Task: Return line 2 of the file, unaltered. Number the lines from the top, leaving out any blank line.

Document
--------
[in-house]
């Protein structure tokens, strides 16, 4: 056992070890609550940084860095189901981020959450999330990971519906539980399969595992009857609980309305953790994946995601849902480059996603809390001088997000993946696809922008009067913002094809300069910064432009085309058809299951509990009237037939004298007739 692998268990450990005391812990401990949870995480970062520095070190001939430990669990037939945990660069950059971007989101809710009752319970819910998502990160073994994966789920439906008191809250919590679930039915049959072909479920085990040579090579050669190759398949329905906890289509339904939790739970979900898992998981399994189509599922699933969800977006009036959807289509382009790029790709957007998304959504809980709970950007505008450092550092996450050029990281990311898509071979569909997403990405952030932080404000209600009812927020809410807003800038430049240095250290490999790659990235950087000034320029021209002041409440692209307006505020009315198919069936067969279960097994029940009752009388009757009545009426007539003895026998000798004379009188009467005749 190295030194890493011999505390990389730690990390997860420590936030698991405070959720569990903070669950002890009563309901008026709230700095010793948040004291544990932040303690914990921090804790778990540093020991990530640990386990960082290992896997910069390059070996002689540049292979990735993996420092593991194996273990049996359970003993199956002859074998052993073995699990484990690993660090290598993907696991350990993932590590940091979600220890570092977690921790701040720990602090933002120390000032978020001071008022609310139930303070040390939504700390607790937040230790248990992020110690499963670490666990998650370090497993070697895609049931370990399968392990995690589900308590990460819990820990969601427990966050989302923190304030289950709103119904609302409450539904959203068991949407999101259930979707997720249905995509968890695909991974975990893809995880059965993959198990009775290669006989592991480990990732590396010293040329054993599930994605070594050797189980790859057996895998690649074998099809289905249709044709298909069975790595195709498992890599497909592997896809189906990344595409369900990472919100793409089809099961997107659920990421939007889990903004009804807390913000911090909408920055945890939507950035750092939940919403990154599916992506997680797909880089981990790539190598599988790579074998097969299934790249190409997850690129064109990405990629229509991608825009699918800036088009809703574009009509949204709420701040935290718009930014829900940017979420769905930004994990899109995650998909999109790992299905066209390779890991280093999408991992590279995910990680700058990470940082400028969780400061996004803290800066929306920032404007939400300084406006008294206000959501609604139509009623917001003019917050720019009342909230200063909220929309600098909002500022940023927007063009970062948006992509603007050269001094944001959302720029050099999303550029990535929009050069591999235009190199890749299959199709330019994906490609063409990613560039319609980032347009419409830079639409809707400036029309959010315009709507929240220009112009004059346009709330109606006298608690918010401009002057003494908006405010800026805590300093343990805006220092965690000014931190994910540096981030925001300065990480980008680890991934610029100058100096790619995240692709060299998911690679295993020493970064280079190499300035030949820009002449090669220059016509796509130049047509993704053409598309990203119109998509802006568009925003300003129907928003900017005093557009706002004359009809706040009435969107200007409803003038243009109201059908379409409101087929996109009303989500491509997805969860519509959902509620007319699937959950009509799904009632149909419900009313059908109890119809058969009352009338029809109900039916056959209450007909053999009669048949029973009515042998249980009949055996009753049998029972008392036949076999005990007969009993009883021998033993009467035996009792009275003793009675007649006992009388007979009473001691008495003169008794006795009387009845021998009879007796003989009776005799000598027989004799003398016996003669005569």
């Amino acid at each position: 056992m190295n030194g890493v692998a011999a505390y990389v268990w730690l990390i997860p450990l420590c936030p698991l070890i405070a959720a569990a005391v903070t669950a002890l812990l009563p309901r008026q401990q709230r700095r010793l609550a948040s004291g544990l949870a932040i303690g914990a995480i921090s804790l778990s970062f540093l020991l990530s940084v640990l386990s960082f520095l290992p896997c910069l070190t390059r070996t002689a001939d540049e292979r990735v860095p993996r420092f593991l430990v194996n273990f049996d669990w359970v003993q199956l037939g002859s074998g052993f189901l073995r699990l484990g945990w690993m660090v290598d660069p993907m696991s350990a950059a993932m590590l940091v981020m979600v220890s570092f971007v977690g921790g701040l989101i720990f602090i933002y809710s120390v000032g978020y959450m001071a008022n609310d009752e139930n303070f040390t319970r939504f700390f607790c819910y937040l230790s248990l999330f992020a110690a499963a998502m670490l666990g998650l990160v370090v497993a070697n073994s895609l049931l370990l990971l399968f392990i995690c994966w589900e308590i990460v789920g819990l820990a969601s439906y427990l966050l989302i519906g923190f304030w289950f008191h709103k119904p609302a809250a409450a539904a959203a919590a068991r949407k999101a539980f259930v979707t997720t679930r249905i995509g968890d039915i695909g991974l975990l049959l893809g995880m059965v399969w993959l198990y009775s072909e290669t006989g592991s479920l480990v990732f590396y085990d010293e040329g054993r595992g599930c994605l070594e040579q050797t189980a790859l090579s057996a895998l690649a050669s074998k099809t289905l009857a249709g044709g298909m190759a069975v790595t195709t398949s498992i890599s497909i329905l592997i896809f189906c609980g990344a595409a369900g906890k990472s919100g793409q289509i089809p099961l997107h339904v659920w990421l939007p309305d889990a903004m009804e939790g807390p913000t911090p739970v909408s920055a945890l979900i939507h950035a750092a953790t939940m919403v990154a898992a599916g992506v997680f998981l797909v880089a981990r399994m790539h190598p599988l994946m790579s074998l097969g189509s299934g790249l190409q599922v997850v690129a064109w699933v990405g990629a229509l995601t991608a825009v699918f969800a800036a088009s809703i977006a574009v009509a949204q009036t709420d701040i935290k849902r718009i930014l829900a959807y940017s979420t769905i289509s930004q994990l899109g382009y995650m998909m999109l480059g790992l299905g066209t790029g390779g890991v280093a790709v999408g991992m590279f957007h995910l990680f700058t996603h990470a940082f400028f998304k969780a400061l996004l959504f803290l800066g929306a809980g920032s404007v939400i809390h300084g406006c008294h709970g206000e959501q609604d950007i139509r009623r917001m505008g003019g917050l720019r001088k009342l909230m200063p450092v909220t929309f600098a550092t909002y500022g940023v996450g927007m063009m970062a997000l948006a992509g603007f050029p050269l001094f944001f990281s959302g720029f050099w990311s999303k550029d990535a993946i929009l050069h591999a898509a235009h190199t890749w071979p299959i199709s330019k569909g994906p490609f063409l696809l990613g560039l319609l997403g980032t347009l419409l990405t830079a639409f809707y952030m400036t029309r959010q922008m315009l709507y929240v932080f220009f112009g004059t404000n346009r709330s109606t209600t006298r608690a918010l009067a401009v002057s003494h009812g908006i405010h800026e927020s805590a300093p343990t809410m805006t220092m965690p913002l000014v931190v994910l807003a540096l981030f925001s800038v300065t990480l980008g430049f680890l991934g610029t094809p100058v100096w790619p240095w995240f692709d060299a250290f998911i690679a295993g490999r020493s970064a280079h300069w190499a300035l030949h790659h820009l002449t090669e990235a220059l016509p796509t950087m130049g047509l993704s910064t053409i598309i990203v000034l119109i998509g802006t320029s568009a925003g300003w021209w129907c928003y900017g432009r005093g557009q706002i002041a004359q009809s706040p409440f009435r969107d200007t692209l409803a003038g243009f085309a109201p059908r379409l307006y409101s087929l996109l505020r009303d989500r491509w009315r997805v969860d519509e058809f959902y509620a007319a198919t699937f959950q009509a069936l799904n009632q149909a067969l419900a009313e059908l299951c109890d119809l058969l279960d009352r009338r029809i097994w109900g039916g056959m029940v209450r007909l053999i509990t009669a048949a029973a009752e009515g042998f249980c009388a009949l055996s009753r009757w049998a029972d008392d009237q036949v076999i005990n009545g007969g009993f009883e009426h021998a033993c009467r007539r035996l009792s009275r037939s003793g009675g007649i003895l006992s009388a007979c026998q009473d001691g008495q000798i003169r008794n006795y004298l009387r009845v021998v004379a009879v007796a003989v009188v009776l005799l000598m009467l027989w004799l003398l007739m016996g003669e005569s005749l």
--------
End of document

């Protein structure tokens, strides 16, 4: 056992070890609550940084860095189901981020959450999330990971519906539980399969595992009857609980309305953790994946995601849902480059996603809390001088997000993946696809922008009067913002094809300069910064432009085309058809299951509990009237037939004298007739 692998268990450990005391812990401990949870995480970062520095070190001939430990669990037939945990660069950059971007989101809710009752319970819910998502990160073994994966789920439906008191809250919590679930039915049959072909479920085990040579090579050669190759398949329905906890289509339904939790739970979900898992998981399994189509599922699933969800977006009036959807289509382009790029790709957007998304959504809980709970950007505008450092550092996450050029990281990311898509071979569909997403990405952030932080404000209600009812927020809410807003800038430049240095250290490999790659990235950087000034320029021209002041409440692209307006505020009315198919069936067969279960097994029940009752009388009757009545009426007539003895026998000798004379009188009467005749 190295030194890493011999505390990389730690990390997860420590936030698991405070959720569990903070669950002890009563309901008026709230700095010793948040004291544990932040303690914990921090804790778990540093020991990530640990386990960082290992896997910069390059070996002689540049292979990735993996420092593991194996273990049996359970003993199956002859074998052993073995699990484990690993660090290598993907696991350990993932590590940091979600220890570092977690921790701040720990602090933002120390000032978020001071008022609310139930303070040390939504700390607790937040230790248990992020110690499963670490666990998650370090497993070697895609049931370990399968392990995690589900308590990460819990820990969601427990966050989302923190304030289950709103119904609302409450539904959203068991949407999101259930979707997720249905995509968890695909991974975990893809995880059965993959198990009775290669006989592991480990990732590396010293040329054993599930994605070594050797189980790859057996895998690649074998099809289905249709044709298909069975790595195709498992890599497909592997896809189906990344595409369900990472919100793409089809099961997107659920990421939007889990903004009804807390913000911090909408920055945890939507950035750092939940919403990154599916992506997680797909880089981990790539190598599988790579074998097969299934790249190409997850690129064109990405990629229509991608825009699918800036088009809703574009009509949204709420701040935290718009930014829900940017979420769905930004994990899109995650998909999109790992299905066209390779890991280093999408991992590279995910990680700058990470940082400028969780400061996004803290800066929306920032404007939400300084406006008294206000959501609604139509009623917001003019917050720019009342909230200063909220929309600098909002500022940023927007063009970062948006992509603007050269001094944001959302720029050099999303550029990535929009050069591999235009190199890749299959199709330019994906490609063409990613560039319609980032347009419409830079639409809707400036029309959010315009709507929240220009112009004059346009709330109606006298608690918010401009002057003494908006405010800026805590300093343990805006220092965690000014931190994910540096981030925001300065990480980008680890991934610029100058100096790619995240692709060299998911690679295993020493970064280079190499300035030949820009002449090669220059016509796509130049047509993704053409598309990203119109998509802006568009925003300003129907928003900017005093557009706002004359009809706040009435969107200007409803003038243009109201059908379409409101087929996109009303989500491509997805969860519509959902509620007319699937959950009509799904009632149909419900009313059908109890119809058969009352009338029809109900039916056959209450007909053999009669048949029973009515042998249980009949055996009753049998029972008392036949076999005990007969009993009883021998033993009467035996009792009275003793009675007649006992009388007979009473001691008495003169008794006795009387009845021998009879007796003989009776005799000598027989004799003398016996003669005569």